In 2021, Theatre Arts Director David Glover, Me-Chelle Burkhalter P ’22, middle school science and math teacher, and Yolanda Johnson, lower school teacher, sought to expand traditional Black History Month celebrations to highlight and uplift the heritage, achievement, and rampant joy of Black culture in our community and beyond.
During the second annual Celebration of Black Voices, faculty highlighted the achievements and history of Black Americans with a special emphasis on this year’s Black History Month theme of Black health and wellness.
Rebecca Shrader’s Little Jags class celebrated Black History Month through an artist study of Faith Ringgold, a painter, mixed media sculptor, writer, and performance artist best known for her narrative quilts that tell the story of her childhood.
In her book, Tar Beach, she shares the dream adventures of eight-year-old Cassie Louise Lightfoot who pretends she can fly above her apartment’s roof, a tar beach, in 1939 Harlem. Tar Beach received the Caldecott Honor and the Coretta Scott King award for the best illustrated children’s book of 1991.
Taking inspiration from this still beloved book, each of Shrader’s students was asked to finish the statement, "I can..." when asked what they pretend to do when they play. The result is a beautiful, robust work of art surrounded by fabric squares that mirrors Ringgold’s vibrant, rich style.
To create their artwork, students were asked to locate the correct color for Ringgold’s skin and their own. While noticing differences in skin tones, they acknowledged that we are more similar than different.
Reverend Joel King Jr. visited students in grades 1-4 to discuss his first cousin, Dr. Martin Luther King Jr., the civil rights movement, and how everyone can be an upstander.
Rev. King discussed the history of the civil rights movement and its impact on students' current experiences, with a particular focus on the integration of schools. He reminded students that schools were desegregated just 68 years ago. King encouraged audience members to study history, his favorite subject in school because “if you don’t know where you came from, you can’t know where you’re going.”
He inspired students to make the world a better place through love, kindness, and fairness. He wanted students to remember, “It begins with me.”
Debra Parkes P ’26 helped 4th graders create window cling infographics featuring historic upstanders.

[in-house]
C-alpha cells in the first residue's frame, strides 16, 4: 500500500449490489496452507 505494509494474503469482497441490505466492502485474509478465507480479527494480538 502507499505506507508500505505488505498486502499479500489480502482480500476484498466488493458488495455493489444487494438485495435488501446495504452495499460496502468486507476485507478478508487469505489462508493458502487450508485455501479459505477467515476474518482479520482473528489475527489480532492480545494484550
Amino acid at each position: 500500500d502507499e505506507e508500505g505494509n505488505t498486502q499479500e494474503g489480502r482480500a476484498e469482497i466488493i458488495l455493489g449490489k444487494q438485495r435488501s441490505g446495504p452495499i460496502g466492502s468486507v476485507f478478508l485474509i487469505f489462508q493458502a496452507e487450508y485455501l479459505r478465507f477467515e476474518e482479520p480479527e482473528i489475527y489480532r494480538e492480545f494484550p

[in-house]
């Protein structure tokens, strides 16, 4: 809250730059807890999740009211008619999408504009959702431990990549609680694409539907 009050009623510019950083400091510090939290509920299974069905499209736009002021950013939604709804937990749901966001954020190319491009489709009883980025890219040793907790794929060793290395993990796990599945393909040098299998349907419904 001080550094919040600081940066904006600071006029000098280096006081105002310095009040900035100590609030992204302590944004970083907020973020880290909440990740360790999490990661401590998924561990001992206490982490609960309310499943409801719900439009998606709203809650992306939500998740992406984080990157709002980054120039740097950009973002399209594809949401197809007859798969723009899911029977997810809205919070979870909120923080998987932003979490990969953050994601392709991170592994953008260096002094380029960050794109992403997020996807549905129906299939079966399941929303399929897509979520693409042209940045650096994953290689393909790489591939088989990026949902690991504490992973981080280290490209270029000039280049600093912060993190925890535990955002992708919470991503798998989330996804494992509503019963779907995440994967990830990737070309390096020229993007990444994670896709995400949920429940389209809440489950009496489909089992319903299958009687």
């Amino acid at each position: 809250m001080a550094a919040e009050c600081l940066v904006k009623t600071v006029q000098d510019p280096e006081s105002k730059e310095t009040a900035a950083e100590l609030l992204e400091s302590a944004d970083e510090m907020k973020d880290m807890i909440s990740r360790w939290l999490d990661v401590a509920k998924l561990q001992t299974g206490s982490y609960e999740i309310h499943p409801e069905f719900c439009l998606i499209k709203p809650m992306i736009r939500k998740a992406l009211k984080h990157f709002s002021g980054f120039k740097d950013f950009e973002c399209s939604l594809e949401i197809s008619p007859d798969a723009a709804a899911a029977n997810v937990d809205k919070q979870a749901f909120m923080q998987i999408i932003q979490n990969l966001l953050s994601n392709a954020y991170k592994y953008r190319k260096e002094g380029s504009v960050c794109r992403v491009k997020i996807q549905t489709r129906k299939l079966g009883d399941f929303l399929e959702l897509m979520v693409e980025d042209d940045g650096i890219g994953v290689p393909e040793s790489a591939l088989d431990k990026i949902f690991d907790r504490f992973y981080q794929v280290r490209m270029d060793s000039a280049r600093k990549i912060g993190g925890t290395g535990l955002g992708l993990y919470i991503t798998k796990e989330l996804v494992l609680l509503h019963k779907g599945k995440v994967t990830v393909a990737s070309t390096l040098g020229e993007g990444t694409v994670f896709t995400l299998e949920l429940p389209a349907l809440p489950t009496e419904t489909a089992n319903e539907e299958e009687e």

The project started after Parkes was sent free test materials to create the 4th-grade designed sensory path in the early childhood hallway. One of those materials happened to be window cling. The material didn’t work for the path but Parkes was determined to not waste the sample. She came up with an idea – use the window cling to display historic upstanders.
Each 4th-grade class was assigned a theme. Yolanda Johnson’s class worked on activists and community leaders, Erica Foster’s P ’32 students studied writers, poets, and artists, and Jodi Porterfield’s class investigated scientists, mathematicians, and inventors. For Porterfield, teaching Black history “helps us understand how much we are really similar. We remove barriers and begin to authentically connect with one another.”
Students were asked to conduct independent research on their upstander, draw a portrait of the individual, and design an infographic with the information they discovered in a new program, Canva.
Parkes will print students’ designs on the cling and display them in the lower school hallway for the entire school to enjoy
Me-Chelle Burkhalter P ’22 organized a middle fair to celebrate Black History Month’s theme of Black health and wellness. For Burkhalter, this year’s theme has particular relevance while living in a global pandemic. “In adopting the national theme of Heath and Wellness for Black History Month and adding self-care, we address the toll COVID has taken on everyone and offer mindful solutions for a healthier community,” Burkhalter said. “It also affords us a moment to pause and recognize the historical and present-day disparities in healthcare systems. Differences that are glaringly apparent at the intersection of socioeconomic status and race increase exponentially during global pandemics.”
After morning meeting, middle school students watched a 60-minute documentary about disparities in healthcare for Black Americans from slavery to COVID-19. After watching, students discussed the documentary in their advisories. Additional videos explored the Tuskegee Syphilis Study and teenage mental health.
Students were provided a variety of activities from self-defense to yoga to sustained silent reading. Dia Mixon, middle and upper school Spanish teacher, even taught hip-hop aerobics. Students were also encouraged to select a wellness challenge from 30 options, including pushups, journaling, mindfulness, and more.
In the upper school, David Glover organized a health and wellness fair with a wide variety of activities to meet the needs of upper school students.
Throughout the fair, students enjoyed workshop options ranging from self-defense to dance to creating self-care products. In low-lit destress stations with diffusers, students enjoyed guided relaxation and meditation sessions. This allowed students the opportunity to check in with themselves to ensure they are not only physically healthy but also healthy mentally.
Students also examined disparities in health outcomes in communities of color through the lens of the Black experience.
Through curriculum, programming, and events, the second annual Celebration of Black Voices encouraged students of all ages to scrutinize their health and well-being and the health of everyone in their community. As faculty shared the artwork, history, literature, and inventions of Black individuals, students recognized and celebrated the accomplishments not only of well-known Black Americans but also members of the Wellington community making a difference in the world.